T-Mobile REVVL Plus stays affordable, sports dual cameras and 6-inch screen

As expected, T-Mobile is taking its little self-branded smartphone experiment to the next level today with the introduction of the mid-range REVVL Plus.

This comes after the low-end REVVL exceeded internal targets, apparently selling “nearly 3x more than forecasted” and proving that “if you listen to what your customers want and build it, they will come.”

Clearly, T-Mo’s customers asked for a Nougat-powered 6-incher with fairly thick screen bezels, a dual rear-facing camera and a “special edition black with magenta accents” color, because that’s what they’re getting on November 17 in stores nationwide and online.

Compared to the non-Plus REVVL, this fashionable giant with pink buttons, logos and camera details seems to pack a faster processor, though the make and model of the new 2.0 GHz octa-core SoC are unspecified.

The 5MP front shooter is upgraded to 8 megapixels, and the main 13MP snapper on the back of the REVVL Plus is accompanied by a secondary 5MP sensor. Beneath it, there’s a circular fingerprint reader, and under the hood, you’re also looking at a little extra battery juice. 3,380 mAh in total, to be exact, alongside the same old 2GB RAM and expandable 32GB storage.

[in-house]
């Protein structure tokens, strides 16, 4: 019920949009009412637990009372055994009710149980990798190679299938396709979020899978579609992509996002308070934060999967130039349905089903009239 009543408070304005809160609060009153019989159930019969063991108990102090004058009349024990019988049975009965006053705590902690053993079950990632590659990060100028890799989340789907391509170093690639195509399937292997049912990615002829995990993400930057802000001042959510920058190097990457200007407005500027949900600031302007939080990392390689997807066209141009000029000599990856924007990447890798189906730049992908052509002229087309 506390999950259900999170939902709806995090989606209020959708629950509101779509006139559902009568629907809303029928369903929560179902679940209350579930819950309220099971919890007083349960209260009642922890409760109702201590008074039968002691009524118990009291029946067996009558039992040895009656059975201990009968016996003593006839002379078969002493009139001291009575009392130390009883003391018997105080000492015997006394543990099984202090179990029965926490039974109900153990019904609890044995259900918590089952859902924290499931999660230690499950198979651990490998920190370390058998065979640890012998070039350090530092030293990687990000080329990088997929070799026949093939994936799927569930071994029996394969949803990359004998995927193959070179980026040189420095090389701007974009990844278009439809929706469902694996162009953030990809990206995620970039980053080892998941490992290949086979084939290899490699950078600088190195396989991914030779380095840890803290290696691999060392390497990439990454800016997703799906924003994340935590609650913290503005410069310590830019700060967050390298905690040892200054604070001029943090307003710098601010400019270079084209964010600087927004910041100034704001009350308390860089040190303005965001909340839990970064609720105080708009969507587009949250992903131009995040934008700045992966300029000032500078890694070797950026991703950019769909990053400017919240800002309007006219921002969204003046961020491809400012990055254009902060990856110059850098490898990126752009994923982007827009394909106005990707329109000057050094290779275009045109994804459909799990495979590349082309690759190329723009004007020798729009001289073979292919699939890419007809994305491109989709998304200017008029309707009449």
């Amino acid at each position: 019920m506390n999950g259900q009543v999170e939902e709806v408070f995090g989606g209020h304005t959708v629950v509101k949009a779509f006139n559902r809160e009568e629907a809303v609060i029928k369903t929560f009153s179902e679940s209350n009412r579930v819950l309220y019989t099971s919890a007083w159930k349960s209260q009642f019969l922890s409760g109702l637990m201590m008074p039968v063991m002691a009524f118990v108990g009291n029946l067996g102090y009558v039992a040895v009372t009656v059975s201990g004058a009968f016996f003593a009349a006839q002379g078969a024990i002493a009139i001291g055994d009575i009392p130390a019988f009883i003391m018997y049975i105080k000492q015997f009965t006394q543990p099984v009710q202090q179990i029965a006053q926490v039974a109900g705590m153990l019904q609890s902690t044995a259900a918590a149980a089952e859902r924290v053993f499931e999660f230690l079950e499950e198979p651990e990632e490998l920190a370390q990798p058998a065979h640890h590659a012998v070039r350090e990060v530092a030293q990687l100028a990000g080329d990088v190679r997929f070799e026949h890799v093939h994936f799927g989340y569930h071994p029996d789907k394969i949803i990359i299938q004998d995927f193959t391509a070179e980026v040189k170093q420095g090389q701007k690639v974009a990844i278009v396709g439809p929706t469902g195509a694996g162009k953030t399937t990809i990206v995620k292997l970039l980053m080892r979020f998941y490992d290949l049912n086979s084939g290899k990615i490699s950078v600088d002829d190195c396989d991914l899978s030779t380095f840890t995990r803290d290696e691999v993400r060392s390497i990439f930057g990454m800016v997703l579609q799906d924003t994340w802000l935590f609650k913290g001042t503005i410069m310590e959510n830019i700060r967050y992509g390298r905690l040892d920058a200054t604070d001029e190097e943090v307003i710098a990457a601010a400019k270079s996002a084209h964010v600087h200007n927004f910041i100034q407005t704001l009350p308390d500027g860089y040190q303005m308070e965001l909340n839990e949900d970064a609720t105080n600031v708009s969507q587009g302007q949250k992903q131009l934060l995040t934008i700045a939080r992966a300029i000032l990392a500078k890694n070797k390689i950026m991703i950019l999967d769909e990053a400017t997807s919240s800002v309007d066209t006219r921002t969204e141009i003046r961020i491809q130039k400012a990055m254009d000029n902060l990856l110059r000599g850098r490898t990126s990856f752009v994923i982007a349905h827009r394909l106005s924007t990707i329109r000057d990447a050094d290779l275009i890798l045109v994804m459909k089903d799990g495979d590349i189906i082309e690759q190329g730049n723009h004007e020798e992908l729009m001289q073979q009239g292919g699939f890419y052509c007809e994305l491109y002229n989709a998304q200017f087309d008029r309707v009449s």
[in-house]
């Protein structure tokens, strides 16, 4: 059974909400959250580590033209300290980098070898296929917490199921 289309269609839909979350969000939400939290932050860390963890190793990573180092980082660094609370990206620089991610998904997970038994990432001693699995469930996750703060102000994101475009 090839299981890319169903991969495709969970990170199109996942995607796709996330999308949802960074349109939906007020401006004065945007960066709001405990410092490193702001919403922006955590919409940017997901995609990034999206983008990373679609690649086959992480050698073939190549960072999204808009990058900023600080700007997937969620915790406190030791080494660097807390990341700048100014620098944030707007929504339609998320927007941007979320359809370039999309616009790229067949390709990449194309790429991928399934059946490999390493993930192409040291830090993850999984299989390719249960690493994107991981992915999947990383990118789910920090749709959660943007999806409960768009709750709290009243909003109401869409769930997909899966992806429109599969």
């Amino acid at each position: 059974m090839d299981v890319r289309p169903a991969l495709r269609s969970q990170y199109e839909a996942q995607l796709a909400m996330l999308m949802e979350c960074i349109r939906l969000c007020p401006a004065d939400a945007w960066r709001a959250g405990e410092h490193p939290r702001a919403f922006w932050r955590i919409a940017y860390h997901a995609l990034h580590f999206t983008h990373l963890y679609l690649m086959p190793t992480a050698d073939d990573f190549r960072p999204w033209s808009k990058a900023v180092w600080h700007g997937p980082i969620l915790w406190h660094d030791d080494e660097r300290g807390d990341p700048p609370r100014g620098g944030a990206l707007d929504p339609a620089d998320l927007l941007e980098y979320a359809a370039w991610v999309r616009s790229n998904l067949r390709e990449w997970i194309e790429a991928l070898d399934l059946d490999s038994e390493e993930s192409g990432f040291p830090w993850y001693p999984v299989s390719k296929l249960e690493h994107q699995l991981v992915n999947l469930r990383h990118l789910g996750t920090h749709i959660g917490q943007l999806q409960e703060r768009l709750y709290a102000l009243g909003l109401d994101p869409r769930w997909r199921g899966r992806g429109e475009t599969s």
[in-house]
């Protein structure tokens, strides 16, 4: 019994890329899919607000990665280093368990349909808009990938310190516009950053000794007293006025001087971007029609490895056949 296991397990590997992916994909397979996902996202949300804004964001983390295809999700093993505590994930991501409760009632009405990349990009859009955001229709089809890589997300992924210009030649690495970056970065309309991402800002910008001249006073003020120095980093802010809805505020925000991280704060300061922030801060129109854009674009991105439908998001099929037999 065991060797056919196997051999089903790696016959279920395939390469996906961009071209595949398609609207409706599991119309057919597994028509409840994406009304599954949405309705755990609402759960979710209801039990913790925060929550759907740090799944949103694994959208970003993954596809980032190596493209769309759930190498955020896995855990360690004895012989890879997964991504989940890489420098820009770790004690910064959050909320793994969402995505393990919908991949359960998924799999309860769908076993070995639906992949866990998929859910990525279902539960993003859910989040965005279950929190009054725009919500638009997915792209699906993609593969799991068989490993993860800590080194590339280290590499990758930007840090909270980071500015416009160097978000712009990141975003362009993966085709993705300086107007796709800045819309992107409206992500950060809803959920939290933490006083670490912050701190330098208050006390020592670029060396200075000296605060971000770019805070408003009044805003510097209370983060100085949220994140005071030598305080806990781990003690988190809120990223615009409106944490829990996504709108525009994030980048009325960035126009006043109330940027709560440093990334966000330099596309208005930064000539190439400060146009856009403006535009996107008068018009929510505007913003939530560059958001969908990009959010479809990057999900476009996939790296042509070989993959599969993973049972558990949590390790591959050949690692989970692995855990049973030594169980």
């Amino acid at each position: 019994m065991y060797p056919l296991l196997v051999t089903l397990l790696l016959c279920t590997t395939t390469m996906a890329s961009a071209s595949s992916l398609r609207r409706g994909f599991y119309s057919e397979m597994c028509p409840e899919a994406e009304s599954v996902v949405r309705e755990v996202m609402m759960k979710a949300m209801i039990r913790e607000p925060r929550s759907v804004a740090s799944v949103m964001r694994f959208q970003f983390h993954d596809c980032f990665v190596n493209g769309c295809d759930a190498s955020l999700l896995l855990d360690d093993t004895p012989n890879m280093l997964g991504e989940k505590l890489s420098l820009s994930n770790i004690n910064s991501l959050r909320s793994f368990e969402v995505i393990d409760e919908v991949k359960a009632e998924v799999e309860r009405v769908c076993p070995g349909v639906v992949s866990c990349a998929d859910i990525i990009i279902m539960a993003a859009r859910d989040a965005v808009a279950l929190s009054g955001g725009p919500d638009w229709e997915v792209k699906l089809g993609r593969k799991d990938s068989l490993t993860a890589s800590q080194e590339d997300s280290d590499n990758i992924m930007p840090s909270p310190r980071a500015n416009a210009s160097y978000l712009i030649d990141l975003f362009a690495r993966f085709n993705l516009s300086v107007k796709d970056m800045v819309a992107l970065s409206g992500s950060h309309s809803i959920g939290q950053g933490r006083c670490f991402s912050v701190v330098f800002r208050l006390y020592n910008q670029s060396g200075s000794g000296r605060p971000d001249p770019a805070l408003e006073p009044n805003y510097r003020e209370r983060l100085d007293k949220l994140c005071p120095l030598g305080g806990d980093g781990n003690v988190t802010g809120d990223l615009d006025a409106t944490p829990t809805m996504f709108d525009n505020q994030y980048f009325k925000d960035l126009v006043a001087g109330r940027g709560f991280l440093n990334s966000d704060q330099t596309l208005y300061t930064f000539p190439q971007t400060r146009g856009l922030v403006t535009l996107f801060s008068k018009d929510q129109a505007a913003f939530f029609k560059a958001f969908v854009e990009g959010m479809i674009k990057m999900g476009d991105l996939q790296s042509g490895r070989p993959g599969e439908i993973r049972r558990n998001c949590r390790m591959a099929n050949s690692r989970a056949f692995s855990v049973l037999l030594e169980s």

What’s odd is T-Mobile’s blog post announcing the REVVL Plus mentions an HD screen, while the phone’s dedicated webpage and official unboxing video suggest Full HD resolution is in tow.

Either way, the price is definitely low enough to warrant some interest from bargain hunters this holiday season. We’re talking $8 upfront and $8 a month for two years on Equipment Installment Plans, totaling just $200.

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About The Author
Adrian Diaconescu
Adrian has had an insatiable passion for writing since he was in school and found himself writing philosophical essays about the meaning of life and the differences between light and dark beer. Later, he realized this was pretty much his only marketable skill, so he first created a personal blog (in Romanian) and then discovered his true calling, which is writing about all things tech (in English).